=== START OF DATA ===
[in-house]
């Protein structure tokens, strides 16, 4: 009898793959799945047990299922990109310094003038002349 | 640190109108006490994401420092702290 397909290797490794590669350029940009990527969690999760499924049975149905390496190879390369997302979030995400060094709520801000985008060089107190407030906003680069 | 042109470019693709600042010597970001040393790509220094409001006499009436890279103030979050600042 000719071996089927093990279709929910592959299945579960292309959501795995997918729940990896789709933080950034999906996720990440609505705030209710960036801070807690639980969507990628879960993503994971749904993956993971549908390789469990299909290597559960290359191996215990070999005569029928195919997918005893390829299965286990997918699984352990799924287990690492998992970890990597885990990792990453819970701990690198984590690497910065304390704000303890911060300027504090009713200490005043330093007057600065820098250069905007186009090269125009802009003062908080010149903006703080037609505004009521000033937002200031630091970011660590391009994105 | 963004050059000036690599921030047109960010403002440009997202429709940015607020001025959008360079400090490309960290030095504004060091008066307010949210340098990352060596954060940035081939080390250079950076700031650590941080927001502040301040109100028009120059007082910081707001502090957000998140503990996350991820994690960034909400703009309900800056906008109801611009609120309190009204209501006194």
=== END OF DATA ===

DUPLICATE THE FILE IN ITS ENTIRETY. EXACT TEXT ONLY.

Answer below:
[in-house]
């Protein structure tokens, strides 16, 4: 009898793959799945047990299922990109310094003038002349 | 640190109108006490994401420092702290 397909290797490794590669350029940009990527969690999760499924049975149905390496190879390369997302979030995400060094709520801000985008060089107190407030906003680069 | 042109470019693709600042010597970001040393790509220094409001006499009436890279103030979050600042 000719071996089927093990279709929910592959299945579960292309959501795995997918729940990896789709933080950034999906996720990440609505705030209710960036801070807690639980969507990628879960993503994971749904993956993971549908390789469990299909290597559960290359191996215990070999005569029928195919997918005893390829299965286990997918699984352990799924287990690492998992970890990597885990990792990453819970701990690198984590690497910065304390704000303890911060300027504090009713200490005043330093007057600065820098250069905007186009090269125009802009003062908080010149903006703080037609505004009521000033937002200031630091970011660590391009994105 | 963004050059000036690599921030047109960010403002440009997202429709940015607020001025959008360079400090490309960290030095504004060091008066307010949210340098990352060596954060940035081939080390250079950076700031650590941080927001502040301040109100028009120059007082910081707001502090957000998140503990996350991820994690960034909400703009309900800056906008109801611009609120309190009204209501006194």